March 30, 2012

Formatting Your Manuscript

As you are typing the beginning of your book, there is one thing you can do to save you time later—start formatting your manuscript for submission. Knowing how to format a manuscript in the beginning will prevent you from having to go back after finishing your book to format each page one-by-one. It’s not that difficult as long as you do it right.

Follow these simple instructions:

* Use a 12-point font. Whether you use Times New Roman, Arial, or Courier New is your judgment call.

* Double-space        
* 1-inch margins

* Indent paragraphs using tab (not an extra line spacing). I like to use .3 for my tabs

* Create a header for the top of each page. Word lets you insert a header that’ll appear automatically on each page and even allows you to insert page numbers. The header should look like this:

Last Name/TITLE/Manuscript                                                Page 1
* When starting a new chapter go about a handful of spaces down the page from the header (3-5 is a good number). This is where you type in all caps:


* After you write the chapter number, go down about 5 line-spaces, indent using tab, and start writing the first paragraph.

* At the end of the manuscript, go a few lines spaces under the last sentence (or half-way between the last line and the bottom of the page) and type in all caps:

                                                   THE END     

March 23, 2012

Writing Chapter One

The mountain of crumpled paper is gone, and gone with it is the fog that had enveloped your brain. The first sentence of your story is shooting fireworks off the page, and excitement is bubbling up inside you as you write the rest of the first paragraph. Your fingers are vigorously tapping the keys on your computer while words practically tumble from your ears.

Good! Because just as important as the first sentence is the content that follows it to create the first chapter.

Don’t skimp on the first chapter if you wrote a prologue. The first chapter is still critical even if content came before it. You don’t want your readers to be fascinated by your prologue but completely bored with Chapter One.

Personally, I absolutely deplore a book that doesn’t cut to the chase and start telling an interesting story right from the first few pages. I like books that are exciting from the first sentence, the first page, the first chapter, and doesn’t let up for a single second.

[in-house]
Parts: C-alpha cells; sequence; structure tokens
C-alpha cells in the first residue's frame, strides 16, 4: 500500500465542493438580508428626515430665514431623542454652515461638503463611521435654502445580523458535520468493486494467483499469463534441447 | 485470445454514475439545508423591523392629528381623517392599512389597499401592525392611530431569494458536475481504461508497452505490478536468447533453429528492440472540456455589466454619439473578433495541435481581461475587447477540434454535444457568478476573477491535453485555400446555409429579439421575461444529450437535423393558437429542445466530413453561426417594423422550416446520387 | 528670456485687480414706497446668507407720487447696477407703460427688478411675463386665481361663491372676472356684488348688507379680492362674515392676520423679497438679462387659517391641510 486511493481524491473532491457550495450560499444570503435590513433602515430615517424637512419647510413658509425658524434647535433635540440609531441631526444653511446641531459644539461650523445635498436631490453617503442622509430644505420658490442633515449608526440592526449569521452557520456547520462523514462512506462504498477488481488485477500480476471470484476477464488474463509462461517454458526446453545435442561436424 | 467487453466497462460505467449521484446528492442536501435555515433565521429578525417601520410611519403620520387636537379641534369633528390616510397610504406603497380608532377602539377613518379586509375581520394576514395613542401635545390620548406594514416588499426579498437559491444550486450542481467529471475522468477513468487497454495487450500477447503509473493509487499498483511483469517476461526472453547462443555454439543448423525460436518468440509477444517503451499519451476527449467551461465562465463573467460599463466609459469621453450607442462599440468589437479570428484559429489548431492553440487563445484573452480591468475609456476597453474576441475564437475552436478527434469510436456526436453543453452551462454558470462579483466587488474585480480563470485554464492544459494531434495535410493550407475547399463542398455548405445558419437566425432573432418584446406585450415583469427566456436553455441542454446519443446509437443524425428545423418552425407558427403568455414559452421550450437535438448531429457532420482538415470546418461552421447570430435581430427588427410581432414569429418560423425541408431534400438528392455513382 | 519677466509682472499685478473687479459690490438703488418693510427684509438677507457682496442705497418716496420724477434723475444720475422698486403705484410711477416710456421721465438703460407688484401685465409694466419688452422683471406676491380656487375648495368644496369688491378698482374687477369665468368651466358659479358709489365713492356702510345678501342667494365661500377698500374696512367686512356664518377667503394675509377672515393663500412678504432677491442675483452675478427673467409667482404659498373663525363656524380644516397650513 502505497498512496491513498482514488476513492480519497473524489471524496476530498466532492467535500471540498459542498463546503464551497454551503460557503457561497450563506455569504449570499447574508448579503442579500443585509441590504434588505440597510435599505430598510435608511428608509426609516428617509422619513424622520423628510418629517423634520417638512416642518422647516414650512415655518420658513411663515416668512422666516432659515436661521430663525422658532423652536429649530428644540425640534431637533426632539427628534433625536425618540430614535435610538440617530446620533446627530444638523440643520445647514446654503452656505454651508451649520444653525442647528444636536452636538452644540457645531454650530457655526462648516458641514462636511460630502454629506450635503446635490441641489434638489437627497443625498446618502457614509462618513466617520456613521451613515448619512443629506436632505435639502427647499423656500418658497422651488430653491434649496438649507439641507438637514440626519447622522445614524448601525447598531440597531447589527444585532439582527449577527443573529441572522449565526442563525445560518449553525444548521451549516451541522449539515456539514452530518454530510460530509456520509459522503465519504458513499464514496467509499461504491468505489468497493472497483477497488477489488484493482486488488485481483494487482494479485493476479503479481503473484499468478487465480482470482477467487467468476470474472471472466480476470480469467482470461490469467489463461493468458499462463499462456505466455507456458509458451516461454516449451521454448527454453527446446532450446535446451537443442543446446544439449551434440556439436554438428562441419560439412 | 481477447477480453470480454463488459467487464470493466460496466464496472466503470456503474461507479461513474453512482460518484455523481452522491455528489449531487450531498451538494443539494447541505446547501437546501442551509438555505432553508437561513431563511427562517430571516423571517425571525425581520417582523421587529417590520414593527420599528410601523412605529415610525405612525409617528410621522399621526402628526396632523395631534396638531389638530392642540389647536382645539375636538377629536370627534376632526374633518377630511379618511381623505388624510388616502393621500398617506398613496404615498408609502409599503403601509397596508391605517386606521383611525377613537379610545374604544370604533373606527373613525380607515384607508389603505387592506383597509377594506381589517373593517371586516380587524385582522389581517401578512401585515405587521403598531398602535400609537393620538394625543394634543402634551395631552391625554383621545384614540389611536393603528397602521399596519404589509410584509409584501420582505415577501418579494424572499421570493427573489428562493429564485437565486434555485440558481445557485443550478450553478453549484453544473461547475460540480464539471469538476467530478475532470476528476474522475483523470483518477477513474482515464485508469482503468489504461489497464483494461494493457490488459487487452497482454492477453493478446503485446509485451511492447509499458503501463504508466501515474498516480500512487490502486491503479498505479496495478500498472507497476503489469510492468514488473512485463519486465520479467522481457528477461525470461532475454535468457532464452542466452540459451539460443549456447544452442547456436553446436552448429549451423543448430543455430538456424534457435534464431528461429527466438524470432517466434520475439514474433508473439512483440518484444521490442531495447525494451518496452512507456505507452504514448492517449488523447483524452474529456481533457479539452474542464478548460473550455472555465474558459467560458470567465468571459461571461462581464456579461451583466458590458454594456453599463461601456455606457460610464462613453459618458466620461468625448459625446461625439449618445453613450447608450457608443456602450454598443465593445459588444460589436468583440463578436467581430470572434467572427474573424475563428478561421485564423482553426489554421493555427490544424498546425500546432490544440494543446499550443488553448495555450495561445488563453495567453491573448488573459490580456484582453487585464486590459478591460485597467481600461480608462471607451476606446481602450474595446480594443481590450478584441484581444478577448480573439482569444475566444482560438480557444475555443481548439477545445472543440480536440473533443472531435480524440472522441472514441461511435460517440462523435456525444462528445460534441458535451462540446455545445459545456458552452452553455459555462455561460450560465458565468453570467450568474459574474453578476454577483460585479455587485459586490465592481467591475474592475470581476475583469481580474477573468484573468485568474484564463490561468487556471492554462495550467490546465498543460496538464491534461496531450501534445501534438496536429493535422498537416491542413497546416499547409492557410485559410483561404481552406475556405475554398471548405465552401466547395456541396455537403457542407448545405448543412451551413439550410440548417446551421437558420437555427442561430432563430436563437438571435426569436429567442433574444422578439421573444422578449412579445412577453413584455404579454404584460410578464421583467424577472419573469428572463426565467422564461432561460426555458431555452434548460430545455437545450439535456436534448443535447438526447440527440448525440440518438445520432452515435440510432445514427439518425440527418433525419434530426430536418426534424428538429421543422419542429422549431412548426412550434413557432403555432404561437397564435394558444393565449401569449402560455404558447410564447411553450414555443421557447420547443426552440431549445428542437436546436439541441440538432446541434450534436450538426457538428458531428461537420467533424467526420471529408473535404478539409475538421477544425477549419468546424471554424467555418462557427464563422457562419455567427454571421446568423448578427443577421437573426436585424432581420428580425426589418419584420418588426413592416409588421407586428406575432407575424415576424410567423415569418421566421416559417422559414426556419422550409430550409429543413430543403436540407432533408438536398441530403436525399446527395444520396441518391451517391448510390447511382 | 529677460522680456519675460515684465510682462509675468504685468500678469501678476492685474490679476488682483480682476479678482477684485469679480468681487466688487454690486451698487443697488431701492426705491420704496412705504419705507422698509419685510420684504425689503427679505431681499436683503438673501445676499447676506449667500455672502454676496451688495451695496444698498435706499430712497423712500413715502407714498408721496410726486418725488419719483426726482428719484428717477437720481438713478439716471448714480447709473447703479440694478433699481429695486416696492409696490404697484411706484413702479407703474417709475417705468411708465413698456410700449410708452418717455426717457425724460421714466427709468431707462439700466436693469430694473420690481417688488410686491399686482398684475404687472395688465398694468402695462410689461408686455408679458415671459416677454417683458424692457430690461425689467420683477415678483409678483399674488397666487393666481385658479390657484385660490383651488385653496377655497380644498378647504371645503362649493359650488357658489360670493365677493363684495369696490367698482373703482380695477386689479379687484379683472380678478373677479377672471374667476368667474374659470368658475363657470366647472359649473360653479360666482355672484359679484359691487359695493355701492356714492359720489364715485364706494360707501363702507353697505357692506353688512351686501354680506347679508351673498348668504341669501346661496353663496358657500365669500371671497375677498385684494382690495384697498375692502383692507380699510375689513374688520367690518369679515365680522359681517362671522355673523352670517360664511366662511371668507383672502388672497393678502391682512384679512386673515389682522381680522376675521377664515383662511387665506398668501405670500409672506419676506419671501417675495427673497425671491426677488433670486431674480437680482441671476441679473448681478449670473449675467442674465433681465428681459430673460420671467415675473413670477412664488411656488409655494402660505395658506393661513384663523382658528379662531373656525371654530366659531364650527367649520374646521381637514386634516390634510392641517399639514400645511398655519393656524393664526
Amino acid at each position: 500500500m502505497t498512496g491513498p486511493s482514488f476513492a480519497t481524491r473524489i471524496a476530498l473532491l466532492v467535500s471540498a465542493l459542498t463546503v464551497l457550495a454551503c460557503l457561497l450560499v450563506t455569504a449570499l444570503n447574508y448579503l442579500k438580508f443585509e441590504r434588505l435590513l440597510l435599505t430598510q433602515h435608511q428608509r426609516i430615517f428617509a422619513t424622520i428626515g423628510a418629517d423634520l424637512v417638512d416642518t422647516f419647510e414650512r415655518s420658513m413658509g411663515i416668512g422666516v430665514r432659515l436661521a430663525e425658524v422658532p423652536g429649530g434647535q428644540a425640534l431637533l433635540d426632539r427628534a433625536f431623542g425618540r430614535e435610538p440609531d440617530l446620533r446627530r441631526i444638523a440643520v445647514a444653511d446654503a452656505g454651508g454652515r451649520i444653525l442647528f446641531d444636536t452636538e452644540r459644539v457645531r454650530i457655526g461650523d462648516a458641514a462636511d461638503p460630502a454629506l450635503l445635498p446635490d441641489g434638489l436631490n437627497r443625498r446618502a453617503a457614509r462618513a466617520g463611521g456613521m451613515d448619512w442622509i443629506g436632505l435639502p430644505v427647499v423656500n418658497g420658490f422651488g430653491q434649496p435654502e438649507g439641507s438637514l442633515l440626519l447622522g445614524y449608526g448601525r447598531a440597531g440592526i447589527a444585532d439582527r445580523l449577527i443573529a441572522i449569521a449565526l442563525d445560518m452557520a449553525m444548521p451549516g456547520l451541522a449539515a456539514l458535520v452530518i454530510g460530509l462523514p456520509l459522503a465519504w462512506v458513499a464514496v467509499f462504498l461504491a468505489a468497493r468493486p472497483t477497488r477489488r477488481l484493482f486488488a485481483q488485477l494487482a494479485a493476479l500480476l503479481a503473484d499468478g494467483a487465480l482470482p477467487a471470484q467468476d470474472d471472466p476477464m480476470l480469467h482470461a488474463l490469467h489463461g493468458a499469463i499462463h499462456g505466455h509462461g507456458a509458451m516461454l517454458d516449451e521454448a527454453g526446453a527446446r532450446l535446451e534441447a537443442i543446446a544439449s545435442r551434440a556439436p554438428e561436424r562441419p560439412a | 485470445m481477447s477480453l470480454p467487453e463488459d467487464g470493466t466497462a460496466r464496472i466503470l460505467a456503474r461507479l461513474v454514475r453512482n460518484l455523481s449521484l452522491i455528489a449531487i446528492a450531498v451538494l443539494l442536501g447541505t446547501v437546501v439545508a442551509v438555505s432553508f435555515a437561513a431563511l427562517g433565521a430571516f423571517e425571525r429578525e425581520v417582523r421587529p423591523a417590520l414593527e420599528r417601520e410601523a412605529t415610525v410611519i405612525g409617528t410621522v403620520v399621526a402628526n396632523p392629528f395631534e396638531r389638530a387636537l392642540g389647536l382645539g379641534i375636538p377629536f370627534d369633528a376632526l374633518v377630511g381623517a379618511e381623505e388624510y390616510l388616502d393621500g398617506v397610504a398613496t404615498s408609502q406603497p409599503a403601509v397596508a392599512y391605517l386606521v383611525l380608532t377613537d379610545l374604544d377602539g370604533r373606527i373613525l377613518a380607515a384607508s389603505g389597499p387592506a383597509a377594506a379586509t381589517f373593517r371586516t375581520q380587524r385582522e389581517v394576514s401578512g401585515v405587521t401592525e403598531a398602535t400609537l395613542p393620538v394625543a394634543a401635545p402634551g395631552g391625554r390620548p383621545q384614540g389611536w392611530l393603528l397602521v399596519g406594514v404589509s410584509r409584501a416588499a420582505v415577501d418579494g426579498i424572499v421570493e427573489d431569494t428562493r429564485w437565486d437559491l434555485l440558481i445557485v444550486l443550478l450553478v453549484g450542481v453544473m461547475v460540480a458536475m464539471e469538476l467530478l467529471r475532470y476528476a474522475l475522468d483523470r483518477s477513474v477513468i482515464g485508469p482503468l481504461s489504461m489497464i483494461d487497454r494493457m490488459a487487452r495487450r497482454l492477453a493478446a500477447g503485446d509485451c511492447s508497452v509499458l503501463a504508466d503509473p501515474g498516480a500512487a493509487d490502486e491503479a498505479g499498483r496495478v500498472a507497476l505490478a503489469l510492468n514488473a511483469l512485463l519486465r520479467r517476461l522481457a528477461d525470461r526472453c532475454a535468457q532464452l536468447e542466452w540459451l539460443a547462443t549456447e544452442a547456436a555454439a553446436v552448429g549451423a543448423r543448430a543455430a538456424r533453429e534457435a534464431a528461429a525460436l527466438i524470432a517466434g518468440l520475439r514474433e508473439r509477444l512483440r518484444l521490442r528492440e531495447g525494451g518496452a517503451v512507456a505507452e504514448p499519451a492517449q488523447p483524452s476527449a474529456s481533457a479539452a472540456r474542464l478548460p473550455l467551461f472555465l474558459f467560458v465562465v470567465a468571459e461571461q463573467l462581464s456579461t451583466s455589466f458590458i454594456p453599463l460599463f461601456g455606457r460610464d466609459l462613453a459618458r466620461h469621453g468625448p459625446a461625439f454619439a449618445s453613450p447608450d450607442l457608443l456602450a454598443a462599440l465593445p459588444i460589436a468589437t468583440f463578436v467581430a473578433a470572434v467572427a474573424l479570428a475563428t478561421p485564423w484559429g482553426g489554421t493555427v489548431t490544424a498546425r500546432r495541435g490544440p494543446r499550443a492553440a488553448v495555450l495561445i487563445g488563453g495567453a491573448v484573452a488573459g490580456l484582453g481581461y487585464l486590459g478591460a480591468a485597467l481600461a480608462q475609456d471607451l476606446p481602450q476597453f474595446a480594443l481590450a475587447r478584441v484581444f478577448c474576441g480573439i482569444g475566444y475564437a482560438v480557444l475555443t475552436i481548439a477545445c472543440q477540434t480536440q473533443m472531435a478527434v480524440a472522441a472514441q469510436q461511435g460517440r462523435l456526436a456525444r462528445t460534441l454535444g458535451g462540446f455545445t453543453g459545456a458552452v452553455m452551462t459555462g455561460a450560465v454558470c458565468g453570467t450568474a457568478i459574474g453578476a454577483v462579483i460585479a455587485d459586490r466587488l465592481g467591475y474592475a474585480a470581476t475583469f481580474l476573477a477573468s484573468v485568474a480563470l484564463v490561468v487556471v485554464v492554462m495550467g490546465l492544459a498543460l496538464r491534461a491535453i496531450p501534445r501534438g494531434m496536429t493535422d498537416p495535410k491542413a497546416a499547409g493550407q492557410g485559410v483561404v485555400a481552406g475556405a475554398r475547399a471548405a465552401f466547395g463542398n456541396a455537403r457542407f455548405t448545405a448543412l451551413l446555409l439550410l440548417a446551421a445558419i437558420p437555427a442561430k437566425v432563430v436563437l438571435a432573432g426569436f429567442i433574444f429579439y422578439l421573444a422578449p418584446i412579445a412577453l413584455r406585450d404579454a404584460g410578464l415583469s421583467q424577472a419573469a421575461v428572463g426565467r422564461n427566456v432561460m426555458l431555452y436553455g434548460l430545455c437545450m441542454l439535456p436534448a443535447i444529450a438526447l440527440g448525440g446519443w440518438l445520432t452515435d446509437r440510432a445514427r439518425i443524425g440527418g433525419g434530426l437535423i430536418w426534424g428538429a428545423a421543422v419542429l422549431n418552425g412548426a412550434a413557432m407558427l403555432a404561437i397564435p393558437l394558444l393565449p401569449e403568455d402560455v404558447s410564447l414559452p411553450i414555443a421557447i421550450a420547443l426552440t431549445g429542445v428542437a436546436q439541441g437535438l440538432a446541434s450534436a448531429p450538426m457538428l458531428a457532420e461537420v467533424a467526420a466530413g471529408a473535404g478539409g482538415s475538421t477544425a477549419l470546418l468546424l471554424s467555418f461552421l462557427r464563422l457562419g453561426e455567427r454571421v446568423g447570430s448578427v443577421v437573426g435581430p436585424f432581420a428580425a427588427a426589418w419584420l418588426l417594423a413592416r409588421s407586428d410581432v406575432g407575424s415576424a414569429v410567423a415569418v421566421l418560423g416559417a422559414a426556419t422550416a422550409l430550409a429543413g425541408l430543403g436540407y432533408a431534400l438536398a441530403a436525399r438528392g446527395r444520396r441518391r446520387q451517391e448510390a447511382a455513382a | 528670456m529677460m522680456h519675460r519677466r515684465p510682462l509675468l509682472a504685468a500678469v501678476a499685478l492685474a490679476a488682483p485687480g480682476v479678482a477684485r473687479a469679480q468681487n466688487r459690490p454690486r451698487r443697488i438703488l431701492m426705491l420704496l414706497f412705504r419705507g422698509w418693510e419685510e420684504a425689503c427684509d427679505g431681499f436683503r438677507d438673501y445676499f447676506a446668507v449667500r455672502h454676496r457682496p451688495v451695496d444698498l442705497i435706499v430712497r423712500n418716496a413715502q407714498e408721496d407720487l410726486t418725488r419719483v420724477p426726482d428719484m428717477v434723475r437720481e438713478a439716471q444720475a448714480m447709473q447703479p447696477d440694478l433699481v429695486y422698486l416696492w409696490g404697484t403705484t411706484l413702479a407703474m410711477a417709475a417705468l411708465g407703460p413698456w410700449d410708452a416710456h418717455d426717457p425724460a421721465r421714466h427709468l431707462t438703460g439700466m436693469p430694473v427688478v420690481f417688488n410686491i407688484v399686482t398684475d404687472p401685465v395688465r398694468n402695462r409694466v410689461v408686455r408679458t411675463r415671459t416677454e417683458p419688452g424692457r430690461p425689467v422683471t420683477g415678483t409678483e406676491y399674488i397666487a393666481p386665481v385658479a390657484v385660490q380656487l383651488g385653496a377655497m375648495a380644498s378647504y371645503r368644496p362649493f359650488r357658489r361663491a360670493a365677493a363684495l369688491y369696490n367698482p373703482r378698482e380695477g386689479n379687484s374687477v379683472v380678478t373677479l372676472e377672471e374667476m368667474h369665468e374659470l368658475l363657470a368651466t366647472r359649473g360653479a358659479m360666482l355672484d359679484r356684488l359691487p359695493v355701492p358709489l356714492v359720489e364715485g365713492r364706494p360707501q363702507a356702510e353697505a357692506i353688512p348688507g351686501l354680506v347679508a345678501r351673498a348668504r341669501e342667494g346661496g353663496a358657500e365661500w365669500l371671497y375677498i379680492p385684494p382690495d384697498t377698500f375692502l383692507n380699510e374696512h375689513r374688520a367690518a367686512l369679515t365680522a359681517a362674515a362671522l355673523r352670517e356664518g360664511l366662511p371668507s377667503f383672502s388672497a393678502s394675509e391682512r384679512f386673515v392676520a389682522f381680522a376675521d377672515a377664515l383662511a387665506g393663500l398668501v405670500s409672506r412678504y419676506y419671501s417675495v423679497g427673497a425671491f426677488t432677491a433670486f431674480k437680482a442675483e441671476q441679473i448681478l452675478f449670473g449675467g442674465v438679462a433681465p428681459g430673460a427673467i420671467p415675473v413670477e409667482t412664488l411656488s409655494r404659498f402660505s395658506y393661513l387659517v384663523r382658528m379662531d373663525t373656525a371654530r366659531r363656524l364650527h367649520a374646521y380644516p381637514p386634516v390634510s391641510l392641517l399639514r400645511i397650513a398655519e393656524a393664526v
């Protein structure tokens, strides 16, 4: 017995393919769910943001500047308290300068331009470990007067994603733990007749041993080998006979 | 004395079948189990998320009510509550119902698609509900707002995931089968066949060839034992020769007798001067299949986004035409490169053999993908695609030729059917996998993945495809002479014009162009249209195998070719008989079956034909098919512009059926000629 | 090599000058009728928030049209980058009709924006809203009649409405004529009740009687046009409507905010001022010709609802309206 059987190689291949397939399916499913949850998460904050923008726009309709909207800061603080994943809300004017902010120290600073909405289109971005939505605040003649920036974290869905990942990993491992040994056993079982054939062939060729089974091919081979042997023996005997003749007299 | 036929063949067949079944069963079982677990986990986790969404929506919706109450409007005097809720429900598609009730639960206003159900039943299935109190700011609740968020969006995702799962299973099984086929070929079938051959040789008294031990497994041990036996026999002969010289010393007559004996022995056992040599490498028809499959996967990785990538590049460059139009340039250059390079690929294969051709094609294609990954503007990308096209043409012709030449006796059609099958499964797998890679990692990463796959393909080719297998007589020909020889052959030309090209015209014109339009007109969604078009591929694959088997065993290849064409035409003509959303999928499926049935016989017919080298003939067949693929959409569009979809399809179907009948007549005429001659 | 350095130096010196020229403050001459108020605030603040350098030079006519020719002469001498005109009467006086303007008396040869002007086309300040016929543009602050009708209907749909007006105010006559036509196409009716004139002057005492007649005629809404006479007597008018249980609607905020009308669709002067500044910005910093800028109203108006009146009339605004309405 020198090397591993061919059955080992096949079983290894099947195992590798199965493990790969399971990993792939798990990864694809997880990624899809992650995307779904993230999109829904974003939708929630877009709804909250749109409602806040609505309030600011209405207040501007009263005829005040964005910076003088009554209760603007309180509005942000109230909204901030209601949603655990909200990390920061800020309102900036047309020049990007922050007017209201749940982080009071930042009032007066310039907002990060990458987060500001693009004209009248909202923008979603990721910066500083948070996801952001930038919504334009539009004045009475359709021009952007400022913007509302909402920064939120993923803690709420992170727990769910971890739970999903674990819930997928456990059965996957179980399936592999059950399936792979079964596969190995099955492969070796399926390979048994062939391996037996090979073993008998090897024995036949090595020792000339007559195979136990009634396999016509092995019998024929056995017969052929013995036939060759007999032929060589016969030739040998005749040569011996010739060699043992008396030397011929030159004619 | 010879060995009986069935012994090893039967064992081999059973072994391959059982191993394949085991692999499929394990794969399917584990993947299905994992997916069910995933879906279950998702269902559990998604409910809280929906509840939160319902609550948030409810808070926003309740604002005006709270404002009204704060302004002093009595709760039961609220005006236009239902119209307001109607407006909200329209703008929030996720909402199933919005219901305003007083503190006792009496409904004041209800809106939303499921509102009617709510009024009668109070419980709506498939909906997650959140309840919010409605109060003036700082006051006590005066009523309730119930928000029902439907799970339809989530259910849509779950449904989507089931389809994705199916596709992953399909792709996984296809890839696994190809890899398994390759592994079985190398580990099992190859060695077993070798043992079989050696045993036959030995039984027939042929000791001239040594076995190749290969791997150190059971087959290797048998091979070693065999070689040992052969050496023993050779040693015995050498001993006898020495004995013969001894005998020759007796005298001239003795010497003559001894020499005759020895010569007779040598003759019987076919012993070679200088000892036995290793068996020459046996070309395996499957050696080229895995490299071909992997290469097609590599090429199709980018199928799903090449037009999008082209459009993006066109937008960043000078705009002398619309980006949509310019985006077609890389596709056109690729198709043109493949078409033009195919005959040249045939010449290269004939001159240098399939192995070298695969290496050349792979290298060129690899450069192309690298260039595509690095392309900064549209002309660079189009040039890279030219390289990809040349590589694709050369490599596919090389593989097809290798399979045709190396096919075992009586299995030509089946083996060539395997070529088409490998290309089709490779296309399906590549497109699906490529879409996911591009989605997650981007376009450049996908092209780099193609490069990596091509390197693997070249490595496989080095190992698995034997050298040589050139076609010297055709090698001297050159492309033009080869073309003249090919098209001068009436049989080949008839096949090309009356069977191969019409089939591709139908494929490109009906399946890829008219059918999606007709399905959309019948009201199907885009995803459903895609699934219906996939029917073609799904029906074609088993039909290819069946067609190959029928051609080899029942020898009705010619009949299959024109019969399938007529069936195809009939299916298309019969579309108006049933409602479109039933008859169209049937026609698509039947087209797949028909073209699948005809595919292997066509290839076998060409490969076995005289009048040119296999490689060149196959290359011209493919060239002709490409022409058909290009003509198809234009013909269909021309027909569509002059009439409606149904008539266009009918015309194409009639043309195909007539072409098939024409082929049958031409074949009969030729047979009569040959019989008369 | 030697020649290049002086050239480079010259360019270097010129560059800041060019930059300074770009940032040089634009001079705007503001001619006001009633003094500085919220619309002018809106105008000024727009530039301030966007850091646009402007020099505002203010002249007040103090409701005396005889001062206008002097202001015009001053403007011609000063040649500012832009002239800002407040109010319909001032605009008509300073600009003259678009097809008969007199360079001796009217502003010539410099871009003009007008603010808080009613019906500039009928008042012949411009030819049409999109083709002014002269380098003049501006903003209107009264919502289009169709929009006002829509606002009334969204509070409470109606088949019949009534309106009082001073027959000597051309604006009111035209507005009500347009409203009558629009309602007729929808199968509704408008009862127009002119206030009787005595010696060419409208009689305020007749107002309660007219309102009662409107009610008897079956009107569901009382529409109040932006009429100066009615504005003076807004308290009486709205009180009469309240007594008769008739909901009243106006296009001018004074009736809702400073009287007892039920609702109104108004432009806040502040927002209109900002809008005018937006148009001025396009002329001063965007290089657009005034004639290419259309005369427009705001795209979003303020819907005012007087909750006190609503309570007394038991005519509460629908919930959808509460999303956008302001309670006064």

The worst thing that can happen is for a reader to pick up your book only to it put it down after reading a few pages. Therefore, you must create pages that sparkle to follow that masterpiece of a first sentence.

All of the writing that you do for your book should always be your best, but the first chapter (and prologue) has to be even better in order for you to draw your readers in.

Now what are you waiting for? START WRITING!

QUESTION: Do you like fast-paced books or books that are slower-paced?

March 16, 2012

To Prologue Or Not To Prologue?

A prologue is an event or action that leads to the beginning of a story. For instance, our mothers giving birth to us are the prologues to our lives; it is what happened before we were born and our actual stories begin. 

From the previous blog (The Very First Sentence), the paragraph I wrote about the five-year-old-girl committing murder could easily be a prologue, and chapter one could be set twenty years in the future when her childhood crime catches up to her. Wouldn’t she be an interesting character to follow and get to know?

Whether you write a prologue or not depends on your story. They are not necessary unless you need it to build the story and provide important background information, and some agents dislike them.

An event that happens in the past, for example, can be a made into a prologue. What you don't want to do with a prologue is dump a truckload-worth of information on the readers head. Only provide the information that is pivotal for them to know before you begin the story. Otherwise, try to pepper the background information about the protagonist throughout the first few chapters. Also, a prologue shouldn't be long. About 2-5 pages makes a good prologue.

Now, if you believe your story needs a prologue, then what are you waiting for? They are fun to write. But don’t forget to make that first sentence shine!

QUESTION: Do you like books with prologues?

I do because they always bring something extra to the story.

March 09, 2012

The Very First Sentence